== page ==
Microblog platform Weibo caused an uproar among netizens late last week after its updated user agreement informed users that they could not share their content on other apps.
The rule change follows an ongoing dispute between Weibo and Toutiao, a popular media aggregator that Weibo accused of appropriating its content without authorization. Toutiao had asked its own users to allow automatic reposting of their Weibo articles on Toutiao.
On Friday night, Weibo users were shown a pop-up window asking them to agree to the platform’s updated terms, which stated that Weibo has exclusive rights over content on its platform. The update also clarified that users could not authorize third-party platforms to use any Weibo content without express written permission from Weibo.
Weibo users were up in arms about the new terms, which they regarded as unfair. The top comment under an explanatory post sent by Weibo’s administrator account, liked over 27,000 times by Tuesday, reads: “Did you pay royalties to users? On what basis should users’ works posted on Weibo be your copyright????”
“Apart from providing a platform for these works, do you contribute a single penny to their production?” another user wrote. “And even having the nerve to say you’re protecting user rights — it’s really shameless!”
On Saturday, Weibo published a clarifying post and a Q&A reassuring netizens that they still hold the copyright to their posts, although Weibo as the host platform also holds some usage rights. It clarified that users could only authorize other platforms to “illegally” acquire already-posted content with written permission from Weibo. “Illegally” acquiring content, it clarified, referred to using “programming or non-normal browsing and other technological methods to obtain content.”
The new terms also incited discussion among media and legal experts. On Saturday, Beijing lawyer Yi Shenghua posted a commentary to Weibo in which he argued that although internet users have copyright of all content they produce, Weibo should also have some rights over the content, given that it invests a lot of resources to maintain the platform.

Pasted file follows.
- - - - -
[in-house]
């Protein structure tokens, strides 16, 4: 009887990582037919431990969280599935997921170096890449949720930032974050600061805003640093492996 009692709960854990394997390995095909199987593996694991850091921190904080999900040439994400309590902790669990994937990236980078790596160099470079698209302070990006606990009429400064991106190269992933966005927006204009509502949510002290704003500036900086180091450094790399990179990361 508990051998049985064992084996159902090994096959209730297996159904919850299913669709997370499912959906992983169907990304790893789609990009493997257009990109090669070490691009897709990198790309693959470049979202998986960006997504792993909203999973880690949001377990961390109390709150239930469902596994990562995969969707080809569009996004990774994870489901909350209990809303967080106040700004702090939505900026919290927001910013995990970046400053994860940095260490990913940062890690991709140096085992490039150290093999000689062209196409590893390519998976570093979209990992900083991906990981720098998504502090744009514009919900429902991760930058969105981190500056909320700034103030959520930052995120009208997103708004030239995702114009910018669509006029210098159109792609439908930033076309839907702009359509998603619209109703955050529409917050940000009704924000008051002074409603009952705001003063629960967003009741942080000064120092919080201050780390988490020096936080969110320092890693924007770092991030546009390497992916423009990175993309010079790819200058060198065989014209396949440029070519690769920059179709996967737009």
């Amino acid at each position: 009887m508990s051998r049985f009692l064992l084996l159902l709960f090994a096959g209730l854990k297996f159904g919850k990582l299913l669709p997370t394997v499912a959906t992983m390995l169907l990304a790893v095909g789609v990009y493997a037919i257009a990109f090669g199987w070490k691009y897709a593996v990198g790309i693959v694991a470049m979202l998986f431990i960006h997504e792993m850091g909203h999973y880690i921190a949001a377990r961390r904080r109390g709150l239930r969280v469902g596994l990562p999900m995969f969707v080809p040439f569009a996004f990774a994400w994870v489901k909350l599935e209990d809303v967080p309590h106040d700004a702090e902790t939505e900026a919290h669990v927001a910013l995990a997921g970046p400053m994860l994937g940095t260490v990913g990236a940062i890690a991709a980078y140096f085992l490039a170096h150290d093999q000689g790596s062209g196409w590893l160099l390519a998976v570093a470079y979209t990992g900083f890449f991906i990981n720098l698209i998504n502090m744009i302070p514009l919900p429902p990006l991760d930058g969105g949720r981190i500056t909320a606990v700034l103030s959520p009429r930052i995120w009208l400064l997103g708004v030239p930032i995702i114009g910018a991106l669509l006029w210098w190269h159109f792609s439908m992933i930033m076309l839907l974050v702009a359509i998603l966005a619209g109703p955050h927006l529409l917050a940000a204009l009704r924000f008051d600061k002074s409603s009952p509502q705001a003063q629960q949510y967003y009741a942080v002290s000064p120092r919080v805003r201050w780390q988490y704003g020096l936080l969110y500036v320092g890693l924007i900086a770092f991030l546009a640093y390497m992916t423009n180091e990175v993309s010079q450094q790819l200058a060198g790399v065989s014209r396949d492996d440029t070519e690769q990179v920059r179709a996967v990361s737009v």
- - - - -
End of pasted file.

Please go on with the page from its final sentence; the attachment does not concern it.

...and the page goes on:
This “right,” Yi explained, means “the right to not have the content on your website automatically acquired by search engines or content-gathering platforms, which is in [Weibo’s] legitimate commercial interest and should be protected.”
But Zhao Zhanling, a copyright lawyer at Zhilin Law Firm in Beijing, told Sixth Tone that the clause restricting users from having their content posted to other platforms infringes their rights as copyright holders. Such contract terms that infringe upon a user’s legal rights are referred to as “hegemon clauses” in China, he said.
However, Zhao added that Weibo’s posting functions are part of its core competitiveness, and require considerable labor and financial resources to maintain. “Even if users agree or grant such rights, third parties cannot use tools or other technology to automatically acquire information sent by users, which constitutes unfair competition,” said Zhao.
Mu Jiashuo, who runs a Weibo account related to the video game “Dota 2,” said that while the new terms prevent third parties from using Weibo content, the problem of content theft within Weibo remains unsolved. “These new measures are quite beneficial to Weibo － they’re not at all created with the users in mind,” said Mu.
Editor: Kevin Schoenmakers.
(Header image: The icon for the Weibo microblog app is displayed on a mobile phone in Jinan, Shandong province, Nov. 22, 2016. Tai Shan/IC)